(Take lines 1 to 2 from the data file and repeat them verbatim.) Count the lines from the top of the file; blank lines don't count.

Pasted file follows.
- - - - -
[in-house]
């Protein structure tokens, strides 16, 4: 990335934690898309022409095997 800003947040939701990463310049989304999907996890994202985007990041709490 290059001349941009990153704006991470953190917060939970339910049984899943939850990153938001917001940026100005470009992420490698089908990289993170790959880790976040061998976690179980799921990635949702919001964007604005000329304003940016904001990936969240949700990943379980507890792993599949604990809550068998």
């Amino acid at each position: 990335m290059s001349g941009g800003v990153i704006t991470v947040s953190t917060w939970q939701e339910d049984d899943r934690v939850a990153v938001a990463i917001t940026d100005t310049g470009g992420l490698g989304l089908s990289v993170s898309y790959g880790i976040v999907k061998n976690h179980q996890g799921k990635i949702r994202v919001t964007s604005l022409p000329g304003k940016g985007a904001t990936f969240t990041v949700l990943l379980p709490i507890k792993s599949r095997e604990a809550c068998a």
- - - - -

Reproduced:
[in-house]
């Protein structure tokens, strides 16, 4: 990335934690898309022409095997 800003947040939701990463310049989304999907996890994202985007990041709490 290059001349941009990153704006991470953190917060939970339910049984899943939850990153938001917001940026100005470009992420490698089908990289993170790959880790976040061998976690179980799921990635949702919001964007604005000329304003940016904001990936969240949700990943379980507890792993599949604990809550068998």